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Advice from a user on expanding telecomm to overseas offices.

As Europe moves toward a single economic community at the end of 1992, and as opportunities continue to open on the Pacific Rim, more American companies will evaluate the advantages of expanding internationally.

If your firm has sights on overseas opportunities, you must make telecomm an important part of the planning process.

Bill Taylor, manager of corporate telecommunications for Hewlett-Packard, has successfully implemented a multinational network to support manufacturing plants in 16 countries and sales and service offices in 78 countries. HP uses a combination of private facilities and public networks to carry the company's voice, data and video traffic.

While establishing domestic corporate telecomm networks can often be challenging, Taylor maintains the difficulties are compounded overseas where several telecomm administrations (called PTTs) can be involved in the process.

He recommends that companies planning to expand their business abroad seek the help of an international telecomm specialist.

"Top management in firms targeting expansion abroad must make network planning a top priority," he says. "Just as you would seek experts on matters relating to overseas financing, taxes and employment, you should also seek the help of professionals in building the network that will support the venture."

Referring to his own experience, he says, "The performance of our international network is due in no small part to the service we've been receiving from our international service carrier (ISC) and the relationships it has developed with the PTTs in the countries where we have business opportunities."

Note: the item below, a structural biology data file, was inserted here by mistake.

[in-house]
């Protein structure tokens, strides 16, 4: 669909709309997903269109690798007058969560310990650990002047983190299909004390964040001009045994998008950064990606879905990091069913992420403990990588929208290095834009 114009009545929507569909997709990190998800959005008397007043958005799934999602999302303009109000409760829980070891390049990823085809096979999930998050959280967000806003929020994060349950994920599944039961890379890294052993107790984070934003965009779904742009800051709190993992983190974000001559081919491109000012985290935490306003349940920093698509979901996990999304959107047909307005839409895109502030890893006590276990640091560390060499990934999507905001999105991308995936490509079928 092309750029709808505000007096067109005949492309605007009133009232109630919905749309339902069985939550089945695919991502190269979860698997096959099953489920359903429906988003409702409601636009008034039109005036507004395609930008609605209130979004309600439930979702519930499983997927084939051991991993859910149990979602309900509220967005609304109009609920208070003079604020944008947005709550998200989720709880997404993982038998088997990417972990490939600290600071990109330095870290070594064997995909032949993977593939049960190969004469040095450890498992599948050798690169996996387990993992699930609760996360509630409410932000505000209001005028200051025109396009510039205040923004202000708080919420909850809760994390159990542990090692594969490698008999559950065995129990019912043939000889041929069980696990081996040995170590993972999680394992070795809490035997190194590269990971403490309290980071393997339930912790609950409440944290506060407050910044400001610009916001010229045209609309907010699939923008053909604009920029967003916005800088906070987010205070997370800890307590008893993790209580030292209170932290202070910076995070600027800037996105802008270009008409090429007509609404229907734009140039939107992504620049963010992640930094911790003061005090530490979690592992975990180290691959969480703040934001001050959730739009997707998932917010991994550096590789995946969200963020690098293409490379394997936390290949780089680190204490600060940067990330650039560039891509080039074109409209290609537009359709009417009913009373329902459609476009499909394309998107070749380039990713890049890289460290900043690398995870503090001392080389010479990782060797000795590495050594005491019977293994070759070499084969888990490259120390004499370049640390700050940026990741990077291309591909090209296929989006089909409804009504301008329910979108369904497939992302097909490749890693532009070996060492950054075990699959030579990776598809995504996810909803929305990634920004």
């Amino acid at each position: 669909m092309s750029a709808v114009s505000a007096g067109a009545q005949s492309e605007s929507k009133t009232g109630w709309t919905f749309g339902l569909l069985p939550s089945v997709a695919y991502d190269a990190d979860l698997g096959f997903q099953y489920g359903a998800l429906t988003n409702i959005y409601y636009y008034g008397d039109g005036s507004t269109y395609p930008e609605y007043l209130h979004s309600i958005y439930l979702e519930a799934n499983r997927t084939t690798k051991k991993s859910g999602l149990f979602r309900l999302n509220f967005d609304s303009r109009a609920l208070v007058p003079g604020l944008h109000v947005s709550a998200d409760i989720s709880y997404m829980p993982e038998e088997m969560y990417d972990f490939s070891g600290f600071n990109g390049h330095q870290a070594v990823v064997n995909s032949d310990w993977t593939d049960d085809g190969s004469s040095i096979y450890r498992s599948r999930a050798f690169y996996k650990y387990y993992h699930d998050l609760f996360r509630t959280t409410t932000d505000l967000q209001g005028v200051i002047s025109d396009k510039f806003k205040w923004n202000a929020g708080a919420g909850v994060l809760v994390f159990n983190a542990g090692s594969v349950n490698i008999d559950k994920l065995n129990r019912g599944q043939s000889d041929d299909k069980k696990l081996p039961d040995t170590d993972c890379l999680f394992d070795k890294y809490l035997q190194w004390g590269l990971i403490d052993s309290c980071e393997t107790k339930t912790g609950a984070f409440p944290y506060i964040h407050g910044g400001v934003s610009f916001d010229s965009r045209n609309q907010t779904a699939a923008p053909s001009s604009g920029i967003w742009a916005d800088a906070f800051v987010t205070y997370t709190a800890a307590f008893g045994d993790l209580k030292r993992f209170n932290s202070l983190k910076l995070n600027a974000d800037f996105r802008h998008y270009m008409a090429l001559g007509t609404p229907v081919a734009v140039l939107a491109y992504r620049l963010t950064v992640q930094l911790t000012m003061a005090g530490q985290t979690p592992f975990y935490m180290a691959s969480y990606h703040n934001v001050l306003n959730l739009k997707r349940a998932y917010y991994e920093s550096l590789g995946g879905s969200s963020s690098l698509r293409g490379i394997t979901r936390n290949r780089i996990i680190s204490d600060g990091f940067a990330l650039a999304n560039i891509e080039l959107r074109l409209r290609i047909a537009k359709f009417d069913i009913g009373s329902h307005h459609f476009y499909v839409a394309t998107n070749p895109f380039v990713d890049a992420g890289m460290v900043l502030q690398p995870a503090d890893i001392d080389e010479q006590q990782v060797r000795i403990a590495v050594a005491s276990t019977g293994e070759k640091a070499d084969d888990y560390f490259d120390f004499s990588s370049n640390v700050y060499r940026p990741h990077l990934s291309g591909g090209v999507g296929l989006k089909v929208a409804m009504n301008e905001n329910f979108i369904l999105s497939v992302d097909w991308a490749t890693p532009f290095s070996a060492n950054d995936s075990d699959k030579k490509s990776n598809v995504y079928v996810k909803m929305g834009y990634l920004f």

HP's gateway to its international network is through WorldCom centers in San Francisco and New York. Primary and backup trans-Atlantic fiber paths reach HP's main European hub in Geneva and secondary hub in London. There is also a large operations center in Boeblingen, Germany.

Circuits to the Far East are hubbed through Hong Kond, but there is also direct access to Japan, Singapore, Australia and Malaysia. Other high-traffic destinations include South America, the Caribbean, Mexico and Canada.

"In Europe, we have developed a private network utilizing high-capacity backbones to connect operational centers out of London and Geneva," says Taylor.

"With these and PTT-provided switched services, we extend the network to Norway, Sweden, Denmark, France, Austria, Greece, Italy and Spain. Our hub in Hong Kond provides connectivity to India, Korea, Indonesia and China as well as alternate routing to other important sites."

Meeting the challenge

HP's success in building a global network to support manufacturing, marketing, administration and R&D requirements can serve as an inspiration to companies seeking to expand or initiate operations abroad.

"Much has been made of the liberalized telecomm environments in Europe and the Far East, but the fact remains there will continue to be challenges in dealing with the telecomm administrations, and in overcoming or accommodating the cultural, language and regulatory obstacles inherent with building a multinational network," Taylor says.

"The most important partner you can have in meeting these challenges is your ISC."

One of the most important services the ISC provides is a strong relationship with overseas administrations.